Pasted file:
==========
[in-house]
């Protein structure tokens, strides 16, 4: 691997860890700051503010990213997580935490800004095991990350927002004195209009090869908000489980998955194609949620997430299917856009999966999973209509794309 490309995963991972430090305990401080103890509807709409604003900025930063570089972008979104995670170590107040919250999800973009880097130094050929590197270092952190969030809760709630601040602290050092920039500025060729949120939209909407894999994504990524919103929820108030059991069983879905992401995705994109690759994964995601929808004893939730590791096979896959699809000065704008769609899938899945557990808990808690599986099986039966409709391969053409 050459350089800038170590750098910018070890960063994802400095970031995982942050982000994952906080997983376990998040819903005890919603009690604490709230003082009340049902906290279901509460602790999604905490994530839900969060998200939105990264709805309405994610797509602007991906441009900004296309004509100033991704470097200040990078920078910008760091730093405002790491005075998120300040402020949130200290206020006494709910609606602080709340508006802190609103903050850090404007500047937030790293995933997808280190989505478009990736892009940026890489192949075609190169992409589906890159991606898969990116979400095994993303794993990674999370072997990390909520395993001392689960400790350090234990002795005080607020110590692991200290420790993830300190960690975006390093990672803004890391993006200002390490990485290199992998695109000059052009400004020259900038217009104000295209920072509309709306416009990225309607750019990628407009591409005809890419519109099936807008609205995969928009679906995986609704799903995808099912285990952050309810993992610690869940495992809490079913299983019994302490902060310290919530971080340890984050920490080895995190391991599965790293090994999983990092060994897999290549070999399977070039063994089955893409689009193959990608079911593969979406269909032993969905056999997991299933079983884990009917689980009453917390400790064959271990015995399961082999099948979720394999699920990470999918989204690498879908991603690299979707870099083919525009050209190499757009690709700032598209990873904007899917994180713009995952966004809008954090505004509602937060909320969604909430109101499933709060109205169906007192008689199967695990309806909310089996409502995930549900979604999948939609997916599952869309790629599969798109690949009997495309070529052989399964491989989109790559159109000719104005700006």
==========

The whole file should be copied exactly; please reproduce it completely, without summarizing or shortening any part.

[in-house]
């Protein structure tokens, strides 16, 4: 691997860890700051503010990213997580935490800004095991990350927002004195209009090869908000489980998955194609949620997430299917856009999966999973209509794309 490309995963991972430090305990401080103890509807709409604003900025930063570089972008979104995670170590107040919250999800973009880097130094050929590197270092952190969030809760709630601040602290050092920039500025060729949120939209909407894999994504990524919103929820108030059991069983879905992401995705994109690759994964995601929808004893939730590791096979896959699809000065704008769609899938899945557990808990808690599986099986039966409709391969053409 050459350089800038170590750098910018070890960063994802400095970031995982942050982000994952906080997983376990998040819903005890919603009690604490709230003082009340049902906290279901509460602790999604905490994530839900969060998200939105990264709805309405994610797509602007991906441009900004296309004509100033991704470097200040990078920078910008760091730093405002790491005075998120300040402020949130200290206020006494709910609606602080709340508006802190609103903050850090404007500047937030790293995933997808280190989505478009990736892009940026890489192949075609190169992409589906890159991606898969990116979400095994993303794993990674999370072997990390909520395993001392689960400790350090234990002795005080607020110590692991200290420790993830300190960690975006390093990672803004890391993006200002390490990485290199992998695109000059052009400004020259900038217009104000295209920072509309709306416009990225309607750019990628407009591409005809890419519109099936807008609205995969928009679906995986609704799903995808099912285990952050309810993992610690869940495992809490079913299983019994302490902060310290919530971080340890984050920490080895995190391991599965790293090994999983990092060994897999290549070999399977070039063994089955893409689009193959990608079911593969979406269909032993969905056999997991299933079983884990009917689980009453917390400790064959271990015995399961082999099948979720394999699920990470999918989204690498879908991603690299979707870099083919525009050209190499757009690709700032598209990873904007899917994180713009995952966004809008954090505004509602937060909320969604909430109101499933709060109205169906007192008689199967695990309806909310089996409502995930549900979604999948939609997916599952869309790629599969798109690949009997495309070529052989399964491989989109790559159109000719104005700006």